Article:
The act of judgment is connected to “the books.”  Verse twelve tells us that “the books were opened.”  And it continues by saying “then another book was opened, which is the book of life.”

These are different books.  In the first case, the books are the record of every evil thought, word, and deed.  Every sin every committed is recorded in these books.  However, there is another book which was similar to the registry of citizens kept by ancient cities.[4]  This is the book of life and it contains the name of every believer (Phil. 4:3, Heb. 12:23).   

Can you imagine the amount of every sin committed by every person who ever lived?  Maybe this thought helps us understand the depth of treason of sin and the justification of eternal punishment.  Imagine with me the weight of this moment as the majesty of God is on full display and, at the same time, the overwhelming sinfulness of the human race is now painfully clear.  John Phillips captures the moment well: 

The dead, small and great, stand before God.  Dead souls are united to dead bodies in a fellowship of horror and despair.  Little men and paltry women who lives were filled with pettiness, selfishness, and nasty little sins will be there.  Those whose lives amounted to nothing will be there, whose very sins were drab and dowdy, mean, spiteful, peevish, groveling, vulgar, common and cheap.  The great will be there, men who sinned with a high hand, with dash, and courage, and flair.  Men like Alexander and Napoleon, Hitler and Stalin will be present, men who went in for wickedness on a grand scale with the world as their stage and who died unrepentant at last.  Now one and all are arraigned and on their way to be damned: a horrible fellowship congregated for the first and last time.[5]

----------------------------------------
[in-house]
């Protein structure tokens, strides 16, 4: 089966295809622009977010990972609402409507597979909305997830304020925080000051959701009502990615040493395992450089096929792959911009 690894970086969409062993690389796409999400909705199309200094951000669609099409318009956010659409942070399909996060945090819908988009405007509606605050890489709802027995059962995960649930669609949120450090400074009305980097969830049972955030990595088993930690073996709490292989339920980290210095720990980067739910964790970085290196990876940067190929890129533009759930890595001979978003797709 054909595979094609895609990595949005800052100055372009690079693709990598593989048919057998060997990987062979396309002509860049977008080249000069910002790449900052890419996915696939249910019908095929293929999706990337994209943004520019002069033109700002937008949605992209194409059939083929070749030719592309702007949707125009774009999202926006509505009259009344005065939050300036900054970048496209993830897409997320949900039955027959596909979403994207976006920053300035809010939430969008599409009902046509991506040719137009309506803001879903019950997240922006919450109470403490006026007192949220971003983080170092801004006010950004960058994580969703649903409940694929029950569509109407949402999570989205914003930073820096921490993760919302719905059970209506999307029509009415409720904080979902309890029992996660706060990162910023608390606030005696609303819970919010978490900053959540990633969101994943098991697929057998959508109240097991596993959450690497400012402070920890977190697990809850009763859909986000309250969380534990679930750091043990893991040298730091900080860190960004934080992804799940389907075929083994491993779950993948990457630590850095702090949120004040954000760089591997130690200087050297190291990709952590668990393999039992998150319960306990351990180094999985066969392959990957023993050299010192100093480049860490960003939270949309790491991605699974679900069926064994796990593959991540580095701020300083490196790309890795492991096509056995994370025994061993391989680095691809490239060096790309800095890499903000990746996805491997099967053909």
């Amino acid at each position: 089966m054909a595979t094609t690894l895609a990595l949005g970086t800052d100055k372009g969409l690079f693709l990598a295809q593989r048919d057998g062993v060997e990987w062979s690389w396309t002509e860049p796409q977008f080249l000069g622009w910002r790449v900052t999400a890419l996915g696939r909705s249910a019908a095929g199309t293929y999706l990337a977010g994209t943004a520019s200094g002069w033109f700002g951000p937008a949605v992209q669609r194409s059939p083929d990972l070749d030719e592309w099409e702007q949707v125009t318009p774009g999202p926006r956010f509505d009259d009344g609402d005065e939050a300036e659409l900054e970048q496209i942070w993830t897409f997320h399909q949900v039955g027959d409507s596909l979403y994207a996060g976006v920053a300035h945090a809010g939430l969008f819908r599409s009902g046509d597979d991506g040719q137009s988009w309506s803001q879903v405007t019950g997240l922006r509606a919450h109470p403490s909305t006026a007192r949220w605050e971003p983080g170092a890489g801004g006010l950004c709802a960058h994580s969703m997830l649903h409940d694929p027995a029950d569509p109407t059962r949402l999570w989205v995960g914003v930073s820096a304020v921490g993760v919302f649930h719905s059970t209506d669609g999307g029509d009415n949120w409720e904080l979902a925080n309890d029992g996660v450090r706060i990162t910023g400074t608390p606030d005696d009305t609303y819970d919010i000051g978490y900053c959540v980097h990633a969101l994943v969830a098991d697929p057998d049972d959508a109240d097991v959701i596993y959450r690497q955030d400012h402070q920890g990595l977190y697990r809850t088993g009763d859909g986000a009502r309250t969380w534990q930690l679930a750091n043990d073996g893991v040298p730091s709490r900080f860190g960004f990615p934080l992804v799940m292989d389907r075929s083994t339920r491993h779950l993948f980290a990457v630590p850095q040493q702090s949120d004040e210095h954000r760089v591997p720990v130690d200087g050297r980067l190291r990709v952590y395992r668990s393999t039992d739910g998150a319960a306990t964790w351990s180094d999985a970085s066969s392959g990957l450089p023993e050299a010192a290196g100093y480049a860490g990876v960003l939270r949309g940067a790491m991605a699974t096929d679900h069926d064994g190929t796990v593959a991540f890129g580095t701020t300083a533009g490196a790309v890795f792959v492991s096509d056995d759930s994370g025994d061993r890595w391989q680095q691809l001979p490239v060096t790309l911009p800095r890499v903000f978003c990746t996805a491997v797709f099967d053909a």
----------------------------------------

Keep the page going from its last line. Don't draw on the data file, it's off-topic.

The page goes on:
This is a sober and fearful moment.  And we are told about it not for academic purposes; we are told what the end will be like for the purpose of warning us now.  This is the great and final judgment with no second chances.  This is the end.  But there is more. 

An Eternal Punishment (vv 14-15) 

The final battle was incredibly decisive.  The great judgment was overwhelmingly final.  God has won; sin has been defeated; Satan has been punished; sin has been exposed; judgment has been made.  Now comes the punishment.  This is the ultimate, eternal end.